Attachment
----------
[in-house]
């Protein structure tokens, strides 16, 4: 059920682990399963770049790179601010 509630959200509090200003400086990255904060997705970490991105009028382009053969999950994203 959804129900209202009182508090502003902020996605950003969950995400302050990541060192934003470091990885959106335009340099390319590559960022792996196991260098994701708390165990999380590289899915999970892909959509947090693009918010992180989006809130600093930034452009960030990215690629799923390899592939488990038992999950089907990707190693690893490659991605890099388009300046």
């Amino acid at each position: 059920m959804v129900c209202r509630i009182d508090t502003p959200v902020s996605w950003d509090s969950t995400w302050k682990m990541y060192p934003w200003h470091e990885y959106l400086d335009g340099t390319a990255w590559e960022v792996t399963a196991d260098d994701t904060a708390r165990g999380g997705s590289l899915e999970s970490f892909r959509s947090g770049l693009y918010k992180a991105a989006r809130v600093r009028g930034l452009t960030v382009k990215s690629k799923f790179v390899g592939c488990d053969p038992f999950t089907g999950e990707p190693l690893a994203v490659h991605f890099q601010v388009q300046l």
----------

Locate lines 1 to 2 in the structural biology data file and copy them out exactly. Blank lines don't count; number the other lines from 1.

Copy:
[in-house]
């Protein structure tokens, strides 16, 4: 059920682990399963770049790179601010 509630959200509090200003400086990255904060997705970490991105009028382009053969999950994203 959804129900209202009182508090502003902020996605950003969950995400302050990541060192934003470091990885959106335009340099390319590559960022792996196991260098994701708390165990999380590289899915999970892909959509947090693009918010992180989006809130600093930034452009960030990215690629799923390899592939488990038992999950089907990707190693690893490659991605890099388009300046």